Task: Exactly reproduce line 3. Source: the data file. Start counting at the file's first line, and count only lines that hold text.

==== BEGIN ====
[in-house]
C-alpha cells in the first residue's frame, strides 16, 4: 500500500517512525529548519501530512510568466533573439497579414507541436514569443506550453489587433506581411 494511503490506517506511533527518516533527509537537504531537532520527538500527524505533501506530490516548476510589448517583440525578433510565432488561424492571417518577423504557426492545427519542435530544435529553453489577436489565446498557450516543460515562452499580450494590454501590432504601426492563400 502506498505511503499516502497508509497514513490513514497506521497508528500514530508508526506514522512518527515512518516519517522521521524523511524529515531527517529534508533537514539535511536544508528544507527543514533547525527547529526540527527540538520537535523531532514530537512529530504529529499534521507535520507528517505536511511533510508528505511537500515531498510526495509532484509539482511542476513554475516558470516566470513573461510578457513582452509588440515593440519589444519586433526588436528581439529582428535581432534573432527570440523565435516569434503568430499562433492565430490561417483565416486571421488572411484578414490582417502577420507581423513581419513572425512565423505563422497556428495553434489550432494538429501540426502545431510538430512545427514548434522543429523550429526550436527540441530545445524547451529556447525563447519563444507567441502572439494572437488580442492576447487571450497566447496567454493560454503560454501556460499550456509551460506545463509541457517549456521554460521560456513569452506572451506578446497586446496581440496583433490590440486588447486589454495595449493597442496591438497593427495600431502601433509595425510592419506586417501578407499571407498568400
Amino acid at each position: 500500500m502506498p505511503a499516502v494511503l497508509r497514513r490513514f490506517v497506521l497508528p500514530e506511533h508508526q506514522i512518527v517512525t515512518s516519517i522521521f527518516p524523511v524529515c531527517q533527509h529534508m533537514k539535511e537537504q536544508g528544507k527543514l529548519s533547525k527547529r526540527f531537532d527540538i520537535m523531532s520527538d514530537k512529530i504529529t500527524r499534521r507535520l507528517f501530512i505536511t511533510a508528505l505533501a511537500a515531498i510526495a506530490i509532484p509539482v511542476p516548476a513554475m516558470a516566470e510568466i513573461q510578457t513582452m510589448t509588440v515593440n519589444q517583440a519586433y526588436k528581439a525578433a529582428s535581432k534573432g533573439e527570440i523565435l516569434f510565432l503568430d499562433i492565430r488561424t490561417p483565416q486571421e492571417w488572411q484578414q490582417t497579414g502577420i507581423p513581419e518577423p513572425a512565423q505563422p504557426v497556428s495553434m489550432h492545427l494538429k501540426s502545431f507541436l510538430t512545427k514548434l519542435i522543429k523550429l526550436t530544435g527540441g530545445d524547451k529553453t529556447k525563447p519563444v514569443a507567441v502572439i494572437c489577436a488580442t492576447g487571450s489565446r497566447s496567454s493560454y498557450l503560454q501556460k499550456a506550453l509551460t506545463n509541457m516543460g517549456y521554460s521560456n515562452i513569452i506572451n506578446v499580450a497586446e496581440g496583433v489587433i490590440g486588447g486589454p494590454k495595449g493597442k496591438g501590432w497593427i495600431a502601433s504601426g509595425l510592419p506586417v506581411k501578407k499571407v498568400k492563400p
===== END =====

Amino acid at each position: 500500500m502506498p505511503a499516502v494511503l497508509r497514513r490513514f490506517v497506521l497508528p500514530e506511533h508508526q506514522i512518527v517512525t515512518s516519517i522521521f527518516p524523511v524529515c531527517q533527509h529534508m533537514k539535511e537537504q536544508g528544507k527543514l529548519s533547525k527547529r526540527f531537532d527540538i520537535m523531532s520527538d514530537k512529530i504529529t500527524r499534521r507535520l507528517f501530512i505536511t511533510a508528505l505533501a511537500a515531498i510526495a506530490i509532484p509539482v511542476p516548476a513554475m516558470a516566470e510568466i513573461q510578457t513582452m510589448t509588440v515593440n519589444q517583440a519586433y526588436k528581439a525578433a529582428s535581432k534573432g533573439e527570440i523565435l516569434f510565432l503568430d499562433i492565430r488561424t490561417p483565416q486571421e492571417w488572411q484578414q490582417t497579414g502577420i507581423p513581419e518577423p513572425a512565423q505563422p504557426v497556428s495553434m489550432h492545427l494538429k501540426s502545431f507541436l510538430t512545427k514548434l519542435i522543429k523550429l526550436t530544435g527540441g530545445d524547451k529553453t529556447k525563447p519563444v514569443a507567441v502572439i494572437c489577436a488580442t492576447g487571450s489565446r497566447s496567454s493560454y498557450l503560454q501556460k499550456a506550453l509551460t506545463n509541457m516543460g517549456y521554460s521560456n515562452i513569452i506572451n506578446v499580450a497586446e496581440g496583433v489587433i490590440g486588447g486589454p494590454k495595449g493597442k496591438g501590432w497593427i495600431a502601433s504601426g509595425l510592419p506586417v506581411k501578407k499571407v498568400k492563400p